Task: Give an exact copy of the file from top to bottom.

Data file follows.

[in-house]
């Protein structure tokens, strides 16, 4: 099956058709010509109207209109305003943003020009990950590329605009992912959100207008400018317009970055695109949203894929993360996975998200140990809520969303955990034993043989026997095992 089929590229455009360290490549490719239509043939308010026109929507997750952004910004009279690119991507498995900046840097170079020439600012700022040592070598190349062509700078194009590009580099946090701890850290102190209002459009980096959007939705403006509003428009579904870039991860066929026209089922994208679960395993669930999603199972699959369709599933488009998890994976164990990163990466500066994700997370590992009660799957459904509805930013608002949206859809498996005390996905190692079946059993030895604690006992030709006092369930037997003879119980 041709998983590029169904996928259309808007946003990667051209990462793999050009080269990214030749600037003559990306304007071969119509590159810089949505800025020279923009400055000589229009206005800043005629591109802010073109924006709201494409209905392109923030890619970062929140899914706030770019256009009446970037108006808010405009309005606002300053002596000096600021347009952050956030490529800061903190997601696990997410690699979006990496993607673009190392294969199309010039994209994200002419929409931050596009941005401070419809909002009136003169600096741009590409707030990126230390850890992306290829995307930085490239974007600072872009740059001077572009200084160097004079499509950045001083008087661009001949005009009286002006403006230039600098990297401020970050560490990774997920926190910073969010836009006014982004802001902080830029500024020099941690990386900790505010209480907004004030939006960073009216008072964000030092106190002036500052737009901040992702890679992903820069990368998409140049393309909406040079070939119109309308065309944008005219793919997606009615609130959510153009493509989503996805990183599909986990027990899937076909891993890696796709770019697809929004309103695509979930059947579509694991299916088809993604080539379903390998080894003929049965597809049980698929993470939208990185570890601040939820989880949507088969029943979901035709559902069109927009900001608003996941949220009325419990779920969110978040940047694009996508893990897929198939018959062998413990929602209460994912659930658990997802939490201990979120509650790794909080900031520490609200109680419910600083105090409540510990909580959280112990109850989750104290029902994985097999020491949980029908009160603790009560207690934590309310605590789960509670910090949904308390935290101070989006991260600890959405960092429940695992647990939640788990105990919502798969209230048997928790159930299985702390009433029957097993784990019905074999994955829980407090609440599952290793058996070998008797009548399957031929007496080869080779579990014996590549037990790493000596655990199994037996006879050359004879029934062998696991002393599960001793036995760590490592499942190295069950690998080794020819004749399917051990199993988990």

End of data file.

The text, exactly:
[in-house]
């Protein structure tokens, strides 16, 4: 099956058709010509109207209109305003943003020009990950590329605009992912959100207008400018317009970055695109949203894929993360996975998200140990809520969303955990034993043989026997095992 089929590229455009360290490549490719239509043939308010026109929507997750952004910004009279690119991507498995900046840097170079020439600012700022040592070598190349062509700078194009590009580099946090701890850290102190209002459009980096959007939705403006509003428009579904870039991860066929026209089922994208679960395993669930999603199972699959369709599933488009998890994976164990990163990466500066994700997370590992009660799957459904509805930013608002949206859809498996005390996905190692079946059993030895604690006992030709006092369930037997003879119980 041709998983590029169904996928259309808007946003990667051209990462793999050009080269990214030749600037003559990306304007071969119509590159810089949505800025020279923009400055000589229009206005800043005629591109802010073109924006709201494409209905392109923030890619970062929140899914706030770019256009009446970037108006808010405009309005606002300053002596000096600021347009952050956030490529800061903190997601696990997410690699979006990496993607673009190392294969199309010039994209994200002419929409931050596009941005401070419809909002009136003169600096741009590409707030990126230390850890992306290829995307930085490239974007600072872009740059001077572009200084160097004079499509950045001083008087661009001949005009009286002006403006230039600098990297401020970050560490990774997920926190910073969010836009006014982004802001902080830029500024020099941690990386900790505010209480907004004030939006960073009216008072964000030092106190002036500052737009901040992702890679992903820069990368998409140049393309909406040079070939119109309308065309944008005219793919997606009615609130959510153009493509989503996805990183599909986990027990899937076909891993890696796709770019697809929004309103695509979930059947579509694991299916088809993604080539379903390998080894003929049965597809049980698929993470939208990185570890601040939820989880949507088969029943979901035709559902069109927009900001608003996941949220009325419990779920969110978040940047694009996508893990897929198939018959062998413990929602209460994912659930658990997802939490201990979120509650790794909080900031520490609200109680419910600083105090409540510990909580959280112990109850989750104290029902994985097999020491949980029908009160603790009560207690934590309310605590789960509670910090949904308390935290101070989006991260600890959405960092429940695992647990939640788990105990919502798969209230048997928790159930299985702390009433029957097993784990019905074999994955829980407090609440599952290793058996070998008797009548399957031929007496080869080779579990014996590549037990790493000596655990199994037996006879050359004879029934062998696991002393599960001793036995760590490592499942190295069950690998080794020819004749399917051990199993988990």